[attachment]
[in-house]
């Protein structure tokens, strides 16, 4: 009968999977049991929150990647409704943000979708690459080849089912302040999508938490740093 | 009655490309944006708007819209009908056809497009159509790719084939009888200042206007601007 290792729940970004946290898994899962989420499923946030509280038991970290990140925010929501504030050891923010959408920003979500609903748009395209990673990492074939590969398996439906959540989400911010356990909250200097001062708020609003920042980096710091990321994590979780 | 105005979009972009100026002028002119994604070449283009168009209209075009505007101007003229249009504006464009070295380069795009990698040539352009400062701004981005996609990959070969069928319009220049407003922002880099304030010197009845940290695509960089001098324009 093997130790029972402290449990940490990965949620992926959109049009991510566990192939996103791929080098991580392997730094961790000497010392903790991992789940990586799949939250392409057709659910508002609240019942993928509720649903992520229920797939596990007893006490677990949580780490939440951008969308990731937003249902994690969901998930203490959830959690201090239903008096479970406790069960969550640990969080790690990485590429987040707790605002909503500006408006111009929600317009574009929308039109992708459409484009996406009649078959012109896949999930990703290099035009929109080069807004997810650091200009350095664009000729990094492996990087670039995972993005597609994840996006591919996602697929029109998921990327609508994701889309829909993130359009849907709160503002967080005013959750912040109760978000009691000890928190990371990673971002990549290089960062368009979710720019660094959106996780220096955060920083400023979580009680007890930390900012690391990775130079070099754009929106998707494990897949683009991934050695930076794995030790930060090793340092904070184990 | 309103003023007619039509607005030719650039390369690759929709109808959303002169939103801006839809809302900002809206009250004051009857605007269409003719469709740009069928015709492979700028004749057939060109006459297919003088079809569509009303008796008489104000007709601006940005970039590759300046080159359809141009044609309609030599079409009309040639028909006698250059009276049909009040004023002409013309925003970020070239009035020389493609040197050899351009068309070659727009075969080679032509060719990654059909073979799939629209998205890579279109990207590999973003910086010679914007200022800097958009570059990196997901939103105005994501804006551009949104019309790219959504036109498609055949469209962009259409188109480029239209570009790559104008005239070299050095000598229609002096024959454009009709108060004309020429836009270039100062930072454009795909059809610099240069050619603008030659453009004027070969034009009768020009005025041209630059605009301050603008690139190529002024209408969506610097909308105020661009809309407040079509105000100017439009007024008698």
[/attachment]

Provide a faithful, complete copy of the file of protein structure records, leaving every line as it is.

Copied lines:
[in-house]
């Protein structure tokens, strides 16, 4: 009968999977049991929150990647409704943000979708690459080849089912302040999508938490740093 | 009655490309944006708007819209009908056809497009159509790719084939009888200042206007601007 290792729940970004946290898994899962989420499923946030509280038991970290990140925010929501504030050891923010959408920003979500609903748009395209990673990492074939590969398996439906959540989400911010356990909250200097001062708020609003920042980096710091990321994590979780 | 105005979009972009100026002028002119994604070449283009168009209209075009505007101007003229249009504006464009070295380069795009990698040539352009400062701004981005996609990959070969069928319009220049407003922002880099304030010197009845940290695509960089001098324009 093997130790029972402290449990940490990965949620992926959109049009991510566990192939996103791929080098991580392997730094961790000497010392903790991992789940990586799949939250392409057709659910508002609240019942993928509720649903992520229920797939596990007893006490677990949580780490939440951008969308990731937003249902994690969901998930203490959830959690201090239903008096479970406790069960969550640990969080790690990485590429987040707790605002909503500006408006111009929600317009574009929308039109992708459409484009996406009649078959012109896949999930990703290099035009929109080069807004997810650091200009350095664009000729990094492996990087670039995972993005597609994840996006591919996602697929029109998921990327609508994701889309829909993130359009849907709160503002967080005013959750912040109760978000009691000890928190990371990673971002990549290089960062368009979710720019660094959106996780220096955060920083400023979580009680007890930390900012690391990775130079070099754009929106998707494990897949683009991934050695930076794995030790930060090793340092904070184990 | 309103003023007619039509607005030719650039390369690759929709109808959303002169939103801006839809809302900002809206009250004051009857605007269409003719469709740009069928015709492979700028004749057939060109006459297919003088079809569509009303008796008489104000007709601006940005970039590759300046080159359809141009044609309609030599079409009309040639028909006698250059009276049909009040004023002409013309925003970020070239009035020389493609040197050899351009068309070659727009075969080679032509060719990654059909073979799939629209998205890579279109990207590999973003910086010679914007200022800097958009570059990196997901939103105005994501804006551009949104019309790219959504036109498609055949469209962009259409188109480029239209570009790559104008005239070299050095000598229609002096024959454009009709108060004309020429836009270039100062930072454009795909059809610099240069050619603008030659453009004027070969034009009768020009005025041209630059605009301050603008690139190529002024209408969506610097909308105020661009809309407040079509105000100017439009007024008698």